We then walked in the other direction and John showed us the headquarters of the Yes on Q campaign, which had already been vacated and was for rent. The For Rent sign stated that the building had 20 phone lines. We peered into the building and saw that it was almost the size of a high-school gymnasium. John explained that during the campaign the building was a hive of activity. They had had maps of the voting area, block by block, and had obtained data on who had voted and who hadn't, so that they could target their efforts. So this is part of how they had spent their $450,000, I said to myself. I felt a quiet awe. We had taken them on and beat them. It was as if we had fought our way across no-man's land between the two enemy trenches on the assumption that although there were more of the enemy, they had the same kind of weapons. Then when we got there, we discovered that while we had M-16s, they had machine guns. Of course, there are two problems with the analogy. First, our weapons were our words and ideas and, compared to their words and ideas, ours were machine guns and theirs were M-16s. Second, I never regarded them as the enemy. But you get the point.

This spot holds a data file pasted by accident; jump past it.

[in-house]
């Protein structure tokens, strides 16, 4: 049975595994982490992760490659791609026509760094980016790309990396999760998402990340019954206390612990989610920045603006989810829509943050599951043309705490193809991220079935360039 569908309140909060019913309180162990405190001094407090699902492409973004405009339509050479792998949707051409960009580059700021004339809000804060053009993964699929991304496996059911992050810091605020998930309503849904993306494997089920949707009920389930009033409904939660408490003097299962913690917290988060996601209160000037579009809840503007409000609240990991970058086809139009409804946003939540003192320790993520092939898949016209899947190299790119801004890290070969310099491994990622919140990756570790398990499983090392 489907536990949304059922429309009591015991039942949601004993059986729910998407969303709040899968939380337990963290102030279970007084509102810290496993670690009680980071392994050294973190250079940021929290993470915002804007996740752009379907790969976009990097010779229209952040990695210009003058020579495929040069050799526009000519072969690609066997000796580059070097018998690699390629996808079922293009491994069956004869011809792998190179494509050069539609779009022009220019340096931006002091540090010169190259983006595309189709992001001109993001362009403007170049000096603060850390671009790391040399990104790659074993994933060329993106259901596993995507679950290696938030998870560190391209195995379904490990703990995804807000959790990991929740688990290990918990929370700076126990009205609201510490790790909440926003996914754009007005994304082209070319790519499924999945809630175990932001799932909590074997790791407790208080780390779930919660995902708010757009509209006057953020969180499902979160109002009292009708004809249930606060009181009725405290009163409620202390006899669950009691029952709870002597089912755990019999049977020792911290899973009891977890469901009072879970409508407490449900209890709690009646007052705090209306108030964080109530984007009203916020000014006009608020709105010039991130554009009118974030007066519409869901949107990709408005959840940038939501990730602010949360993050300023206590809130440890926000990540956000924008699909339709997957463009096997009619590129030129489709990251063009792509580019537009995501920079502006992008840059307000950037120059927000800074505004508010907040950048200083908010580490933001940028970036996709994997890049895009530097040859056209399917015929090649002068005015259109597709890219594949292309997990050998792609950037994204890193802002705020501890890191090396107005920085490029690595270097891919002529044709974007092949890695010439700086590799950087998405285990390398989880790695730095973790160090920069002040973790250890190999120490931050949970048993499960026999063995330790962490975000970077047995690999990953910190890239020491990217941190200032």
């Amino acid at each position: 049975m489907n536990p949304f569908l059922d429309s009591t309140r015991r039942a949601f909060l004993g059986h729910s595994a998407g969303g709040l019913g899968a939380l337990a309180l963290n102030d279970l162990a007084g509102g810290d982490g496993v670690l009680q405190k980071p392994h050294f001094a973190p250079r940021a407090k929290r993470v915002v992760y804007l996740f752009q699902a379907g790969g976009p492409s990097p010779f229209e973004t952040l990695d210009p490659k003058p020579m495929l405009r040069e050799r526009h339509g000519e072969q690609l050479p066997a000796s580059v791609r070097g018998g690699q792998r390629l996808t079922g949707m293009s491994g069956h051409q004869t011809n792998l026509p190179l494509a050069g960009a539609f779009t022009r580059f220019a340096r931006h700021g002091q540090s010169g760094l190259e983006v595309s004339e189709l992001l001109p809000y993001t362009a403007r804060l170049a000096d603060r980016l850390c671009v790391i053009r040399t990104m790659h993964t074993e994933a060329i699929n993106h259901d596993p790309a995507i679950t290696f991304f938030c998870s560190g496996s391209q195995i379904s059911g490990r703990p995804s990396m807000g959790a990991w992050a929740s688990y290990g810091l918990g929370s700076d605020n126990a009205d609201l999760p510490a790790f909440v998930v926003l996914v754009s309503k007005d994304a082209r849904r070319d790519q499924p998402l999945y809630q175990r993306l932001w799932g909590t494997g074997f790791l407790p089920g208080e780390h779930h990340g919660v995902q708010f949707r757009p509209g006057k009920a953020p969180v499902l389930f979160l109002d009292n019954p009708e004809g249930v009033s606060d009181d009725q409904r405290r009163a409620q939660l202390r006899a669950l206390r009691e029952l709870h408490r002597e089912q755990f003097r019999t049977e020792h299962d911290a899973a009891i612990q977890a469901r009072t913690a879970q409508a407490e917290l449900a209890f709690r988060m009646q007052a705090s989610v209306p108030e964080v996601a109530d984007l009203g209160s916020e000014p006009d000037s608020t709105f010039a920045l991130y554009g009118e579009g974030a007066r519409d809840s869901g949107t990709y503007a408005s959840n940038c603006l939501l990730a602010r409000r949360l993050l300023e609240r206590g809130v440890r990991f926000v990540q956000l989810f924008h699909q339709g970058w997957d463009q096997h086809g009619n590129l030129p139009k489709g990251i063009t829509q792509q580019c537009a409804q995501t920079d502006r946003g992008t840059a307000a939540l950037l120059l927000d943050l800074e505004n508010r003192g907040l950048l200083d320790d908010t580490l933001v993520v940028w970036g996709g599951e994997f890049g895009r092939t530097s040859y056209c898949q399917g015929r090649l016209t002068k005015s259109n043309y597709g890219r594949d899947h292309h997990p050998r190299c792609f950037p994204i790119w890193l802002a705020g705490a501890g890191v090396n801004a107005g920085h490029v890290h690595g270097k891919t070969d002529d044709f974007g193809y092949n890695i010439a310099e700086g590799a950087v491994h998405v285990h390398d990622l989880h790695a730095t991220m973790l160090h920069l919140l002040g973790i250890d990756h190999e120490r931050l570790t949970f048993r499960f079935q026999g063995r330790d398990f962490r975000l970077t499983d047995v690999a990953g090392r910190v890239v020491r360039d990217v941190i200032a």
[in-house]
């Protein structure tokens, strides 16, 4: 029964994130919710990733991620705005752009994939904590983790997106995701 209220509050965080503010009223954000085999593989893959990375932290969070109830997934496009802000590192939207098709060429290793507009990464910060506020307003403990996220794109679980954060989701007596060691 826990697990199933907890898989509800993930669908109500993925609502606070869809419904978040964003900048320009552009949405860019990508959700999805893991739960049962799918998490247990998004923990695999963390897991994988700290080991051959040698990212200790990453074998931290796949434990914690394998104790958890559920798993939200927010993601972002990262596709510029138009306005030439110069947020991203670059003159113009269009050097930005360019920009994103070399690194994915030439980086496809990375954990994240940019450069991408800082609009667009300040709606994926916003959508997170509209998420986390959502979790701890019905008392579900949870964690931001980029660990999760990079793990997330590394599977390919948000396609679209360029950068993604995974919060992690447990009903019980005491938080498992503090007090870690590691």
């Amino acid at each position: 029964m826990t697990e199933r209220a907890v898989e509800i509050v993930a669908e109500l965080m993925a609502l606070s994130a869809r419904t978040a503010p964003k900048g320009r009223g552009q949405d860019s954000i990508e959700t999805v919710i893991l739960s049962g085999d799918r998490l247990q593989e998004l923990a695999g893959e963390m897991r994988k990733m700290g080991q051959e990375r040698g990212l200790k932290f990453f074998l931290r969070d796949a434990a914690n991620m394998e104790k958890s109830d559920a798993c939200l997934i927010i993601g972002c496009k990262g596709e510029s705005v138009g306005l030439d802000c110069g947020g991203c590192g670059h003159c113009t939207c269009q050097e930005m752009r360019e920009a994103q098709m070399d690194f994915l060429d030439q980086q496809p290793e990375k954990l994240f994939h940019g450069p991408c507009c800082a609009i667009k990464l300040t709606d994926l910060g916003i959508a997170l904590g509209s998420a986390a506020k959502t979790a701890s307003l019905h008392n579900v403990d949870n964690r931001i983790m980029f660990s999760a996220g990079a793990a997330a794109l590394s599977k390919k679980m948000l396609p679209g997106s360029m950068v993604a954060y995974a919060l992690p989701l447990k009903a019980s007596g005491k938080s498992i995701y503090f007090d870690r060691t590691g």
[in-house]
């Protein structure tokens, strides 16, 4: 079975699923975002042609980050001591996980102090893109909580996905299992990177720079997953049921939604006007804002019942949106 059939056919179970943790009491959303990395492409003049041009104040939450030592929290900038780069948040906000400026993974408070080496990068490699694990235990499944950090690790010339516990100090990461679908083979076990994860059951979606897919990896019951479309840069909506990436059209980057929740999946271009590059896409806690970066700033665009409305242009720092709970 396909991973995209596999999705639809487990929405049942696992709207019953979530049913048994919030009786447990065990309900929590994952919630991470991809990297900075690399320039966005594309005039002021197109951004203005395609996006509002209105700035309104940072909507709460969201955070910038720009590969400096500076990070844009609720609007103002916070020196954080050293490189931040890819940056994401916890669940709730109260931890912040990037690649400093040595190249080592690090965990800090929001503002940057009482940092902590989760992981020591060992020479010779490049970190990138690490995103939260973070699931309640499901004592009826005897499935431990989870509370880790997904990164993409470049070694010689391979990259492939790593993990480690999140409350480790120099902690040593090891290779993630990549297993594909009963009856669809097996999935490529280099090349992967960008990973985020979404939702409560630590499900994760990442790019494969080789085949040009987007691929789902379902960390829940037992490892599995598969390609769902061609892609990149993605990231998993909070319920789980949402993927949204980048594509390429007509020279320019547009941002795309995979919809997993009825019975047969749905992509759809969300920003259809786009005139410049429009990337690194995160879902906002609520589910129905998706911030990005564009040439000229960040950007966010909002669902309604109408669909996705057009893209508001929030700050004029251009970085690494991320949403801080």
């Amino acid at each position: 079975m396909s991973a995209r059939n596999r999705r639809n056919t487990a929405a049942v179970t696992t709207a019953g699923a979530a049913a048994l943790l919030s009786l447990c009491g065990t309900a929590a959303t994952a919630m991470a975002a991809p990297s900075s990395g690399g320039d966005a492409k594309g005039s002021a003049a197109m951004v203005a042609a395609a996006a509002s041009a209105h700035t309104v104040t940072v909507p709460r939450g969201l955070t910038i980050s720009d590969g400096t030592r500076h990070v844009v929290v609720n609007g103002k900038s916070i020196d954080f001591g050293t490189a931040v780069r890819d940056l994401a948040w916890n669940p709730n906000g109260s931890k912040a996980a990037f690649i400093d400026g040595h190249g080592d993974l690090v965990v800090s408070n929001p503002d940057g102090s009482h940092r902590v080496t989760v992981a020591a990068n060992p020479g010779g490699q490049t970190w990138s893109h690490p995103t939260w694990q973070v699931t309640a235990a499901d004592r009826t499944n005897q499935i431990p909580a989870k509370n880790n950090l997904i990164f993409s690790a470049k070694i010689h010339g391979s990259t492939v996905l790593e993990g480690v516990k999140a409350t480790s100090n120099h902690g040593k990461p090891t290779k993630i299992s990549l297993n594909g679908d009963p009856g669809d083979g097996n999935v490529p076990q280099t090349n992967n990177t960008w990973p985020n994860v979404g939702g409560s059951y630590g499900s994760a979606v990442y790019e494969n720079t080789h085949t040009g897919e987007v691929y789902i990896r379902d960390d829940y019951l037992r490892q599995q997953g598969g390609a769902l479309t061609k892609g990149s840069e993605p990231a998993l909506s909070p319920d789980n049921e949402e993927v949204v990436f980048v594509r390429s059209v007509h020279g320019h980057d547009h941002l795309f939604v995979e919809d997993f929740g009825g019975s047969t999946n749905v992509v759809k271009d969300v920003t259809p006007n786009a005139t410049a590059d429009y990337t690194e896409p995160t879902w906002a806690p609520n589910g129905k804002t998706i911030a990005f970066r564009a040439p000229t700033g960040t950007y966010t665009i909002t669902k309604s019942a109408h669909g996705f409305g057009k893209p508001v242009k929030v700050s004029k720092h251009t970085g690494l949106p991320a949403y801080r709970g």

Comments and Sharing

COMMENTS (6 to date)
Ian B writes:

I'm curious how analytical Romney's campaign was. Several authors have criticized the conservative media channels for getting the election so wrong. But my (naive?) assumption is that with Romney's skin on the line, he would have had a much clearer picture than the media had.

Speaking of skin on the line, I made some bets on the election too: I bet that Romney wouldn't reach 290 electoral votes and that Obama wouldn't reach 300. I put most of the money into the second bet and got killed when Obama easily reached 303 (and maybe 332!)